· The continued development of De’Ron Davis
· Lack of second half shots for James Blackmon Jr.
· What can Indiana rely on each game?
· Can Indiana’s defense be fixed?

And plenty more. As always, feel free to drop the show a note at jerod@assemblycall.com.

Listen in the audio player below, download the episode, subscribe via iTunes or subscribe to the RSS feed.

Five takeaways from Indiana’s loss to Wisconsin

Indiana’s free fall continued on Tuesday night as the Hoosiers fell 75-68 to Wisconsin at Simon Skjodt Assembly Hall. The loss was Indiana’s third straight and fourth in six games.

Here’s a look at five takeaways from the loss to the Badgers:

· A puzzling start: Coming off two straight losses to Nebraska and Louisville, this was a contest in which Indiana needed to set the tone early. A strong start to knock Wisconsin on its heels and engage the crowd, which was without students, was important for the Hoosiers to have.

Instead, Indiana came out lethargic. And Wisconsin, a veteran team with guys who have played for a national championship, executed flawlessly. By the time Indiana realized the game had begun, Wisconsin led 16-2.

Postgame, both Tom Crean and the IU players struggled to explain the slow start. Juwan Morgan said IU “didn’t come out ready” and Crean said “I don’t even know what to tell you about the start of the game.”

15 games into the season, the lack of answers is alarming.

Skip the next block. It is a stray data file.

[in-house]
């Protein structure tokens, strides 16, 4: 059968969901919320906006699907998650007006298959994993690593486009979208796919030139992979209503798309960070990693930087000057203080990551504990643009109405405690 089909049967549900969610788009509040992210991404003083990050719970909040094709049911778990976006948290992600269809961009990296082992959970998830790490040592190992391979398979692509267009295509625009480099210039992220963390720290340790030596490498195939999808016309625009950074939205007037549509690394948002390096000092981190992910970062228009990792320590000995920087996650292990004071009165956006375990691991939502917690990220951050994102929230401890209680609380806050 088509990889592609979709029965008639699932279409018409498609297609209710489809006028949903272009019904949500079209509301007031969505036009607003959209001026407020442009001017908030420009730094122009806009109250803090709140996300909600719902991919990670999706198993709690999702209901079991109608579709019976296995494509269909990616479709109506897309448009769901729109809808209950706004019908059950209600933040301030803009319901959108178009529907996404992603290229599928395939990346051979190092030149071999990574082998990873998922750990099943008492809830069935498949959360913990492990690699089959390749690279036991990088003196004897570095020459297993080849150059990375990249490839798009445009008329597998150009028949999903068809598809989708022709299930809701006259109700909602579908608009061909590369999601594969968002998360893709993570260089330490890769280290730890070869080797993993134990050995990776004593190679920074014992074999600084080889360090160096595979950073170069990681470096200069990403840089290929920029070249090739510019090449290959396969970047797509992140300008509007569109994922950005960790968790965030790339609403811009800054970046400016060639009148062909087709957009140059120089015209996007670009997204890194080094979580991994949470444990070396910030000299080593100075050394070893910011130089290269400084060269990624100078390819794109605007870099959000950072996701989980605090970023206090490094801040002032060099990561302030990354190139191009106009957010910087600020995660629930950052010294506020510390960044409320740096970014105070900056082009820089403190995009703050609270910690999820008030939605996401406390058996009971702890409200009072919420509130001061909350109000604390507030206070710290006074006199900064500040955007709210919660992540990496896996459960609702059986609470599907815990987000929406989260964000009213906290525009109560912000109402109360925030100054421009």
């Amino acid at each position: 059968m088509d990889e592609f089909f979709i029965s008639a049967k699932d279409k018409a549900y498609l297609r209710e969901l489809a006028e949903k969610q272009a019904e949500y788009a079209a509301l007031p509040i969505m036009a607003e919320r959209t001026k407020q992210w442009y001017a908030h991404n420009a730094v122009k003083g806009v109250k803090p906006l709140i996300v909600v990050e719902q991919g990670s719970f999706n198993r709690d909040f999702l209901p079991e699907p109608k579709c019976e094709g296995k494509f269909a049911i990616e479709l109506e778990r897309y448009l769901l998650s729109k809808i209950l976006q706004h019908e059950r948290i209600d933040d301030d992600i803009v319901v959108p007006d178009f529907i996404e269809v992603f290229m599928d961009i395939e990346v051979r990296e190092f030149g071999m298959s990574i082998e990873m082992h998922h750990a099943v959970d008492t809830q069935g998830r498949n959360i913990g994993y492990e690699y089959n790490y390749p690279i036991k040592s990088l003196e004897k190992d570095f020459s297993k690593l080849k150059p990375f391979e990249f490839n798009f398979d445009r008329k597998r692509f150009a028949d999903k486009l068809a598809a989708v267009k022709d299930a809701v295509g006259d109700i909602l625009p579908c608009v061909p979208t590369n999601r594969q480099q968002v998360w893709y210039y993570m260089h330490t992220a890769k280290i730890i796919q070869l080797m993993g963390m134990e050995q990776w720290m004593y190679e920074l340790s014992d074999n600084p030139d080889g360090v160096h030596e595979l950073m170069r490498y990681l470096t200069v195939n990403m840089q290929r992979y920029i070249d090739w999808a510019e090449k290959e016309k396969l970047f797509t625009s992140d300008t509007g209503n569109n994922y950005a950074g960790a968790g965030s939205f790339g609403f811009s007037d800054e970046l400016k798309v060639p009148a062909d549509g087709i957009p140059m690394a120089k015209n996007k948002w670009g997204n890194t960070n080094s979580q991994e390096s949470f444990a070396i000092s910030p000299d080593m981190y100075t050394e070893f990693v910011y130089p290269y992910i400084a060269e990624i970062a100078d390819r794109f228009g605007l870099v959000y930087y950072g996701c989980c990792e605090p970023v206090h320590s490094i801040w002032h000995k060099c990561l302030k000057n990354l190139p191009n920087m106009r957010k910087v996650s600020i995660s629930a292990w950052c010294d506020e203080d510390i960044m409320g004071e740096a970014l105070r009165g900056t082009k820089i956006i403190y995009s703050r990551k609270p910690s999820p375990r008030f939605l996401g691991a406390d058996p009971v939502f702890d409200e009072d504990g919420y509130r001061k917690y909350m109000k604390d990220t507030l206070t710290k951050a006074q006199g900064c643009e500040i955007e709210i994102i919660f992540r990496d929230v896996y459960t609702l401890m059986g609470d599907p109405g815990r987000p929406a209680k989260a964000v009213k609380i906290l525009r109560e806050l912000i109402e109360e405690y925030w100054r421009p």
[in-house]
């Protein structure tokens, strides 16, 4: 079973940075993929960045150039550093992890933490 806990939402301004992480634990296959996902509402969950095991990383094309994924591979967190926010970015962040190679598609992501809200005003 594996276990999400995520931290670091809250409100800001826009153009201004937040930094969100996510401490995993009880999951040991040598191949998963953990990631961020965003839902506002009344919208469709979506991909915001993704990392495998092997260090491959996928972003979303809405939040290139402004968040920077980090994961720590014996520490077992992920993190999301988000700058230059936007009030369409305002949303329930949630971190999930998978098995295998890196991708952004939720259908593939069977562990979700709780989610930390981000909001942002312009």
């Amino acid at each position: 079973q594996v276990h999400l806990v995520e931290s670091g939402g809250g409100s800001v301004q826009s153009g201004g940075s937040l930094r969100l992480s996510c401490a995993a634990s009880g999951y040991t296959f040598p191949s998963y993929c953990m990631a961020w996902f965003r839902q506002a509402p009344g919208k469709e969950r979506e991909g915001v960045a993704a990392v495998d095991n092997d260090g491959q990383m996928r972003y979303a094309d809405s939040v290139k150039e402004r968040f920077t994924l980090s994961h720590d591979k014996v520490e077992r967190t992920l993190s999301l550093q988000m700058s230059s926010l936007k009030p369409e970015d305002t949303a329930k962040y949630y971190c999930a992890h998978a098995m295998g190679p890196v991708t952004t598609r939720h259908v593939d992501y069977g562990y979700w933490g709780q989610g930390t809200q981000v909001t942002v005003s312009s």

· Defense falters again: For the third straight game, an opponent had its way with Indiana’s defense. After allowing Nebraska to hit 9-of-18 3s in Bloomington to open league play, Wisconsin marched into Bloomington and knocked down 10-of-20.

Indiana’s 2-point defense also faltered again as the Badgers shot 50 percent inside the arc. Saturday’s opponent, Louisville, shot 59.4 percent on 2s.

In two conference games, Indiana is allowing 1.22 points per possession. Last year’s team allowed a point per possession in conference games, which was third best and a major reason the Hoosiers won the league.

Indiana has now played six major conference teams and held just one of them (North Carolina) under a point per possession.

· Lineups late make little sense: With the game in the balance tied at 56 with 8:50 to play, Crean made the decision to remove De’Ron Davis and bring Freddie McSwain into the game.

Two other substitutions were made, too, as James Blackmon Jr. and Thomas Bryant replaced Robert Johnson and Juwan Morgan. Less than two minutes later, with 7:06 to play, Curtis Jones replaced Zach McRoberts. At that point, Indiana was up one.

That next stretch of 2:36 is where the game was lost. In the sequence, IU’s three offensive possessions were a McSwain turnover, an Anunoby dunk and a missed 3-pointer by Blackmon Jr. Wisconsin, meanwhile, scored on all of its possessions and built a seven-point lead at 66-59.